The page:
These carbon credits were first created for the most emitting sectors, and then later, on the voluntary market, for companies concerned with being part of a contribution to global carbon neutrality without being forced to, giving them the possibility to highlight their virtuous actions.
EcoTree positions itself on the voluntary carbon credits market The voluntary carbon offset market was put in place at the end of the 2000s, at the initiative of companies concerned with participating in the global reduction of GHG emissions. The private sector quickly had imitators, so that more and more companies entered into this process of avoidance, reduction and the "compensation". At EcoTree, however, we use the expression ‘contribution to global neutrality’, which is more meaningful, accurate and does not imply a " given right to pollute".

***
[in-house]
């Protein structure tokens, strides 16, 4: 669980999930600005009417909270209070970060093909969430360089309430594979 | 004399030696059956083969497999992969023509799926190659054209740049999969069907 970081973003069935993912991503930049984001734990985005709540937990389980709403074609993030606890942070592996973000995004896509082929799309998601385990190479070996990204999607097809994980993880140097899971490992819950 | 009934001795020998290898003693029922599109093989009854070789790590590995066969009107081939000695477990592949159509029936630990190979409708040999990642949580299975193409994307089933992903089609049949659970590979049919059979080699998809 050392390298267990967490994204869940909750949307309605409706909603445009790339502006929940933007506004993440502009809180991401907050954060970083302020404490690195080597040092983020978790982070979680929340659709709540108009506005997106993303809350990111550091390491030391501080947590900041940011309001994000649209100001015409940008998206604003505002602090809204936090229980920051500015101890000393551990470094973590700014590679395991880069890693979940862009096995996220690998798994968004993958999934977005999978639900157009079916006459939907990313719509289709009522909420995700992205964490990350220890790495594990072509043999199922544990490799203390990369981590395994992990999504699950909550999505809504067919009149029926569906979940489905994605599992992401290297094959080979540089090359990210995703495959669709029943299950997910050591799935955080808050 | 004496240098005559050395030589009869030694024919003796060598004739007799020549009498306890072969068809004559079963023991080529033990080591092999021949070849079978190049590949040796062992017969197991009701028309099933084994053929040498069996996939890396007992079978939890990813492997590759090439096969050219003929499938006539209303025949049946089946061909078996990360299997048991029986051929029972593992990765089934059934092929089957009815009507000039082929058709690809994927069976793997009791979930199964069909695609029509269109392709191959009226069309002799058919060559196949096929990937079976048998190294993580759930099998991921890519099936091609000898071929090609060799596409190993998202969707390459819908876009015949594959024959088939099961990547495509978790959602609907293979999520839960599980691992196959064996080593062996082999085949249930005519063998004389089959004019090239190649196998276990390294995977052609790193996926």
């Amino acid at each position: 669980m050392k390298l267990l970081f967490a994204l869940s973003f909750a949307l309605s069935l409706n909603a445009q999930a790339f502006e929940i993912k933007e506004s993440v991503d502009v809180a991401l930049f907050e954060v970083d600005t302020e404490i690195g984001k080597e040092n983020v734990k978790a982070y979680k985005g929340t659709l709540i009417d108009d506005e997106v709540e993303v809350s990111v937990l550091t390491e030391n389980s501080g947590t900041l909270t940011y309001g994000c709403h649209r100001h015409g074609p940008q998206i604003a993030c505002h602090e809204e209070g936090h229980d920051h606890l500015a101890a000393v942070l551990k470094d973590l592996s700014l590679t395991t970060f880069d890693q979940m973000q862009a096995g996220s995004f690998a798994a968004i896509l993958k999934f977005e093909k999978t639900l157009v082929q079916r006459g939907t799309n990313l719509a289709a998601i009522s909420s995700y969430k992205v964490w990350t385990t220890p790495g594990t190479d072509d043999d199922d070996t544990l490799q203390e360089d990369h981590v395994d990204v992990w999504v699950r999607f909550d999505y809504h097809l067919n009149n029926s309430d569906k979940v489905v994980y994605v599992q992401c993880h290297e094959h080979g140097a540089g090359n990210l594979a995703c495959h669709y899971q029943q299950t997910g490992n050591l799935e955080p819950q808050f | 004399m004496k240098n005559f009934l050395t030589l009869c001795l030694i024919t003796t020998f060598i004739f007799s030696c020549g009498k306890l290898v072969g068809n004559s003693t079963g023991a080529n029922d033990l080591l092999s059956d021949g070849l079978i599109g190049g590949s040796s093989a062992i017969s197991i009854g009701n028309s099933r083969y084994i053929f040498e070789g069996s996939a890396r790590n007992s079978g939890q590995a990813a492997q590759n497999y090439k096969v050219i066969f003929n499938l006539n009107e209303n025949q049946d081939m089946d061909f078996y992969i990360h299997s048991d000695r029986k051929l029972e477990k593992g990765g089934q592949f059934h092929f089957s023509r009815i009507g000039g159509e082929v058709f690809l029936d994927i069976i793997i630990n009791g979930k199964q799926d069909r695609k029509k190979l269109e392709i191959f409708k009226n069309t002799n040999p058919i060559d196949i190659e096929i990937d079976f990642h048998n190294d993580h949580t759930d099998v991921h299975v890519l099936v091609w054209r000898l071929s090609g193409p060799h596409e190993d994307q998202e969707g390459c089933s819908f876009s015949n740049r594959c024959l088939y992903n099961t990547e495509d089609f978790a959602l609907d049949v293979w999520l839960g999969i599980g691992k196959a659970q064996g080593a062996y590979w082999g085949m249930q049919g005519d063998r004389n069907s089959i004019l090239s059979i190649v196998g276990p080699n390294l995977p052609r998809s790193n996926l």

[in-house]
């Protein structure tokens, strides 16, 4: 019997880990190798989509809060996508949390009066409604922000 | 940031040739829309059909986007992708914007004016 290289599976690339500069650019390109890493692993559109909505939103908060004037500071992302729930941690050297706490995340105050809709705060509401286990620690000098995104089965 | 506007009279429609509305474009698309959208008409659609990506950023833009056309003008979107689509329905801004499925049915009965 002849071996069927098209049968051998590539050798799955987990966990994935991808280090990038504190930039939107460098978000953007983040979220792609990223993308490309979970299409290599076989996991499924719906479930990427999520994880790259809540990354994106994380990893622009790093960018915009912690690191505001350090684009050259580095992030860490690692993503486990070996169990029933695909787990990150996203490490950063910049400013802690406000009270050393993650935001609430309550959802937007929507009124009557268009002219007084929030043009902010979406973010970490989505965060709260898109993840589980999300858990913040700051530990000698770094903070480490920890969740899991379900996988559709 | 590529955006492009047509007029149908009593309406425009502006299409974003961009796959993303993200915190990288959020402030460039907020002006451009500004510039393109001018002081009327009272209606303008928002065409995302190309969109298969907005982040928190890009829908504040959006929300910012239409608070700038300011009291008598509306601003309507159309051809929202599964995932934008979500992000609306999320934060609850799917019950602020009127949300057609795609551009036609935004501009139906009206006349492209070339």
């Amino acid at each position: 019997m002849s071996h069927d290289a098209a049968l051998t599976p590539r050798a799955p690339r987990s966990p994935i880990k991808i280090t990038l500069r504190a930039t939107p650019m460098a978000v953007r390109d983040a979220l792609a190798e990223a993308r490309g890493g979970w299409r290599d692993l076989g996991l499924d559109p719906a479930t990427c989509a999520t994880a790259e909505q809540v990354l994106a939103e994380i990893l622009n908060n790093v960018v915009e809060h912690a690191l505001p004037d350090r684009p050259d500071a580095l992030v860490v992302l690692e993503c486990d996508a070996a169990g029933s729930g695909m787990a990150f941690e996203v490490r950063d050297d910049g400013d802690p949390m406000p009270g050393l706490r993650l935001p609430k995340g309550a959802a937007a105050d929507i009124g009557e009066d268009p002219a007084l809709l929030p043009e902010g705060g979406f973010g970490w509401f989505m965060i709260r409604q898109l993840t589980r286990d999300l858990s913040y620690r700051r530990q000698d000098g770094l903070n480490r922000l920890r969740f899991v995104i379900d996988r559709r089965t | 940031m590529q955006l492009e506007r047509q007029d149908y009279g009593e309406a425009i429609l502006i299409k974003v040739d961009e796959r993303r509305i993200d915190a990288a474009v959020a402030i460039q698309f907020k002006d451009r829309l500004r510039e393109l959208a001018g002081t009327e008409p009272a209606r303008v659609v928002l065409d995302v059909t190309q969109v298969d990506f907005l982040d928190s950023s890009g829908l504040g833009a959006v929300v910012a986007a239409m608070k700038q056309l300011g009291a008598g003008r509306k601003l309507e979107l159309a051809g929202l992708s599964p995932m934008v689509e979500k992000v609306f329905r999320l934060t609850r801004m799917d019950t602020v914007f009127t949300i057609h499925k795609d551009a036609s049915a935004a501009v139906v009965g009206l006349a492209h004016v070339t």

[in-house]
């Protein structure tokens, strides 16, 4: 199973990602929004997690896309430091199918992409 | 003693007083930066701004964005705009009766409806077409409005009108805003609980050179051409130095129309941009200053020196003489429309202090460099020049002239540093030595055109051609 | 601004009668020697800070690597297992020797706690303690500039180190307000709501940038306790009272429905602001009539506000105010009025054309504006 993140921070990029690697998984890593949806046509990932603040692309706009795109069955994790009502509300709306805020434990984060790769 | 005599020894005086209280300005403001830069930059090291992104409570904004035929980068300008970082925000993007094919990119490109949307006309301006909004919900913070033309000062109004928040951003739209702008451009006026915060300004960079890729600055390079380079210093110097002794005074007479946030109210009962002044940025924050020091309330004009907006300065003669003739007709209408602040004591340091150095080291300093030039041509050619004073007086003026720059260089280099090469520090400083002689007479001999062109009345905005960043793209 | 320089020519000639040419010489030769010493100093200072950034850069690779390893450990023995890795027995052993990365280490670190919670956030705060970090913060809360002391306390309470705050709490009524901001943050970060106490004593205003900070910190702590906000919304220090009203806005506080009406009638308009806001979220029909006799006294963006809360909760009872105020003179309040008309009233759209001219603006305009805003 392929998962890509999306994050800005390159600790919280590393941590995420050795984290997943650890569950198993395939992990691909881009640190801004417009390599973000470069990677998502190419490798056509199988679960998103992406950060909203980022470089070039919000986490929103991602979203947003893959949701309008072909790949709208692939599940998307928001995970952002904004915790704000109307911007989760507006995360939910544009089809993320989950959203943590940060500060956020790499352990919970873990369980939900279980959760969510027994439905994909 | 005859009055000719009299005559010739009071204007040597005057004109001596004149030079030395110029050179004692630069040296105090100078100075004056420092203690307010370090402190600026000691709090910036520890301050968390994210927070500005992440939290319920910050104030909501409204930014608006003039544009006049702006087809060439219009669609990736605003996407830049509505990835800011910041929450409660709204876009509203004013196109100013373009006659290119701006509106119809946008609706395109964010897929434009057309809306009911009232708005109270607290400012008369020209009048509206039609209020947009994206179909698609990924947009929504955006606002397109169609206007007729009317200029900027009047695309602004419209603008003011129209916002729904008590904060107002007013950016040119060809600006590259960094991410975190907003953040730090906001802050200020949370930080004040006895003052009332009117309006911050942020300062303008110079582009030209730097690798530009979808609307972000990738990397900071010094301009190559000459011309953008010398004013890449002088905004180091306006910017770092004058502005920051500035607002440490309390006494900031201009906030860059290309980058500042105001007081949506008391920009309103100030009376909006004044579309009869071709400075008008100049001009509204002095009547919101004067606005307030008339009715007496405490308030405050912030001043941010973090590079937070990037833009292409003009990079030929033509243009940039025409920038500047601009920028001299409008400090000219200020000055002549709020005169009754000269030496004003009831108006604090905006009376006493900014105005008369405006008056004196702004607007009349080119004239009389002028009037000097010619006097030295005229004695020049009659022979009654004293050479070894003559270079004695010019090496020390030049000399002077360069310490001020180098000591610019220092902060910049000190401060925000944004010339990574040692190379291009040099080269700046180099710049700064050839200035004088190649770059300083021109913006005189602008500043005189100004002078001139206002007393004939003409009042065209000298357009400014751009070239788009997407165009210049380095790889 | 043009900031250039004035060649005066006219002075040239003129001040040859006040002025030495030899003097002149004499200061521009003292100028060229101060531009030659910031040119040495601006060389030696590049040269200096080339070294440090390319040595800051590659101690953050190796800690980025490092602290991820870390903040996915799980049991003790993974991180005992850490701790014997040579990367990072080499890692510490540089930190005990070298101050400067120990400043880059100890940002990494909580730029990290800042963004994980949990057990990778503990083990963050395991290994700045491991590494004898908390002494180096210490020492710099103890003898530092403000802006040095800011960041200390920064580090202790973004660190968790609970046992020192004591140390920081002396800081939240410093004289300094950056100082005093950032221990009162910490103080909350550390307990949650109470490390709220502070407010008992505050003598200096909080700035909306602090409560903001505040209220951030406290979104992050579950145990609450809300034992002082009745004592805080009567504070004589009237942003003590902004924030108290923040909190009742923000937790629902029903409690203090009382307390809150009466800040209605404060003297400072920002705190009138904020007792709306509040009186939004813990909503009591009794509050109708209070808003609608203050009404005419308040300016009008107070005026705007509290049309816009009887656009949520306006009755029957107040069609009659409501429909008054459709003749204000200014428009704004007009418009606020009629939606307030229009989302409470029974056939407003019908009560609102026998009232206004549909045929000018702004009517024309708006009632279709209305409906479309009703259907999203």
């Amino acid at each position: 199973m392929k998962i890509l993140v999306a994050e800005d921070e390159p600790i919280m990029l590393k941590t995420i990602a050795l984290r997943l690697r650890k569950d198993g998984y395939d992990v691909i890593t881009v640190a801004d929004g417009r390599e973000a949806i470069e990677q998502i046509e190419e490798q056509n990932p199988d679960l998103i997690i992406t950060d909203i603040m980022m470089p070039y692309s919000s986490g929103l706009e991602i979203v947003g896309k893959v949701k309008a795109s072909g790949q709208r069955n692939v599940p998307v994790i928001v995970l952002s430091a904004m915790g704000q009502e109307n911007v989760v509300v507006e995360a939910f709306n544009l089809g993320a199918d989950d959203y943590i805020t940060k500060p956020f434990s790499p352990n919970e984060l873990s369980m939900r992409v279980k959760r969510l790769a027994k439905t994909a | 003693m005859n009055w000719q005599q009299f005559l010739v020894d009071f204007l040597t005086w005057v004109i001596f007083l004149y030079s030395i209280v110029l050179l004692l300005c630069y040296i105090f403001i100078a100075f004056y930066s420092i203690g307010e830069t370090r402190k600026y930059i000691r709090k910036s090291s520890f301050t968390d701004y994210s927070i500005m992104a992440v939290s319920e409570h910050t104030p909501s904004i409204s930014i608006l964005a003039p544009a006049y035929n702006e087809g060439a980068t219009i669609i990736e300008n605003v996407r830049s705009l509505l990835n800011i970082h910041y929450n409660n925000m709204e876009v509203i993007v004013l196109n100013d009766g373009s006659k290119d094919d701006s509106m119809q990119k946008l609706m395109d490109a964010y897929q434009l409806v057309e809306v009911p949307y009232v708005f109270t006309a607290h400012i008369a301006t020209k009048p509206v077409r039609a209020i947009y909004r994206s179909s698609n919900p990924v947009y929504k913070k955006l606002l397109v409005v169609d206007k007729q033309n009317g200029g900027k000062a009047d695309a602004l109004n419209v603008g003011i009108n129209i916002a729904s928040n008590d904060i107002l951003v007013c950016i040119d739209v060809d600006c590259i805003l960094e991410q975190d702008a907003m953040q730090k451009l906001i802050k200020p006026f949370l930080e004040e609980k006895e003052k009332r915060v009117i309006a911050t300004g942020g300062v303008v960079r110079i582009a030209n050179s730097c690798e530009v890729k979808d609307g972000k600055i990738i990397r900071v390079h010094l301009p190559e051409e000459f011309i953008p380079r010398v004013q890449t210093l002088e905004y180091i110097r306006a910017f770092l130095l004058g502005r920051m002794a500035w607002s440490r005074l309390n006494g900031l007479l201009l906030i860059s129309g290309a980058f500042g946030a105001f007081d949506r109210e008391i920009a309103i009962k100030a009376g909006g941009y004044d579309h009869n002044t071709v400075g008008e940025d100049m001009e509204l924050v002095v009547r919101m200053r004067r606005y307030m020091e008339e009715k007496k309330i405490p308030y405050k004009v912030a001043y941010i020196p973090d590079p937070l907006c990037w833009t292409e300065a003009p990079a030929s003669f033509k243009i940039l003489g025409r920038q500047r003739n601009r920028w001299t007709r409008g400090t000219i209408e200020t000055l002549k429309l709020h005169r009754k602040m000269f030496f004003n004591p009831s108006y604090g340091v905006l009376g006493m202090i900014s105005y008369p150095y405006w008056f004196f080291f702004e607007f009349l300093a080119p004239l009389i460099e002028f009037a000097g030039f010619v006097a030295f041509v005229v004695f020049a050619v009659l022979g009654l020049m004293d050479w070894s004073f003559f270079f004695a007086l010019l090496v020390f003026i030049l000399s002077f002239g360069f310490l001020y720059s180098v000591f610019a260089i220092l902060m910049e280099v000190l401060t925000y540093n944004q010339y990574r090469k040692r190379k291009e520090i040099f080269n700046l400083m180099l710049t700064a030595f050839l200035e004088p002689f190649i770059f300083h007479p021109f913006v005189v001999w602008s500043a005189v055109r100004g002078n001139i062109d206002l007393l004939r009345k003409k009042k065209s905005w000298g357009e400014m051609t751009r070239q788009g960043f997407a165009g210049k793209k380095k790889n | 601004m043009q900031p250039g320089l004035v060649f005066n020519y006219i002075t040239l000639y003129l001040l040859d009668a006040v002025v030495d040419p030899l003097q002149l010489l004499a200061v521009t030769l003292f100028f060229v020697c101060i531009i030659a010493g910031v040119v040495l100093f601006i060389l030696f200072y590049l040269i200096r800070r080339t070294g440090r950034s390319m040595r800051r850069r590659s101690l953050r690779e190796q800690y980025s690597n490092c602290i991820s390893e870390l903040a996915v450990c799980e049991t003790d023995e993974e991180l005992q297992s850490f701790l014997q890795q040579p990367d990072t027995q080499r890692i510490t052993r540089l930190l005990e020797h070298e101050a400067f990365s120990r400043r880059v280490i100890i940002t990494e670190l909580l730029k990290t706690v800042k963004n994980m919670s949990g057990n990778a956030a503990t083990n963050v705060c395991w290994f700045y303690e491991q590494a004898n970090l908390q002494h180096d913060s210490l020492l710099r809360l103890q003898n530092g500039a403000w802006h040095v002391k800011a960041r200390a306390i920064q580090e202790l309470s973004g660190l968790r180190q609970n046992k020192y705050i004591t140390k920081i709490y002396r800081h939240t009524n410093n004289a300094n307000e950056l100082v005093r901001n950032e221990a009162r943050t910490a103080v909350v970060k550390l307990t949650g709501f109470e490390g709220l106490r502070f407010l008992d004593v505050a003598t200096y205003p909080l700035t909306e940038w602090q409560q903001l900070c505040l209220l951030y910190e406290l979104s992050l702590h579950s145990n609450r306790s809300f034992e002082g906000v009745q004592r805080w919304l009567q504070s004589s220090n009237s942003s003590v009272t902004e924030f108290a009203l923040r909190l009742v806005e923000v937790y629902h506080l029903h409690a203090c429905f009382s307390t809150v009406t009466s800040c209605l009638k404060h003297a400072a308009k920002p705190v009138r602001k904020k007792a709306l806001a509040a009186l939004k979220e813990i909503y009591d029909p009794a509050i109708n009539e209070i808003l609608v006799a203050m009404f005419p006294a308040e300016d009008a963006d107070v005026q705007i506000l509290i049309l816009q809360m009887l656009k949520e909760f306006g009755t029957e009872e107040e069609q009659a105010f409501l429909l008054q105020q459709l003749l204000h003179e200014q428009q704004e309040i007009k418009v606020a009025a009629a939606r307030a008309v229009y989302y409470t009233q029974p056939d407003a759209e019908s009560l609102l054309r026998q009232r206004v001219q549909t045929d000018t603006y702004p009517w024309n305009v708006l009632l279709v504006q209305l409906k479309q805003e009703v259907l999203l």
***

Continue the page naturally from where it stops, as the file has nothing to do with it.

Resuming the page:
Its principle is as follows: any individual, company or community can participate in the financing of projects that contribute to reducing global GHG emissions. In 2020, 190 million tonnes of CO2 equivalent had been sold on the global voluntary carbon market. In November 2021, the global value of the voluntary carbon offset market had reached the symbolic threshold of one billion dollars.
According to the French Ministry of Agriculture and Food Sovereignty, "global demand for voluntary carbon credits could be multiplied by 15 by 2030, driven by the commitment of companies and the implementation of carbon pricing".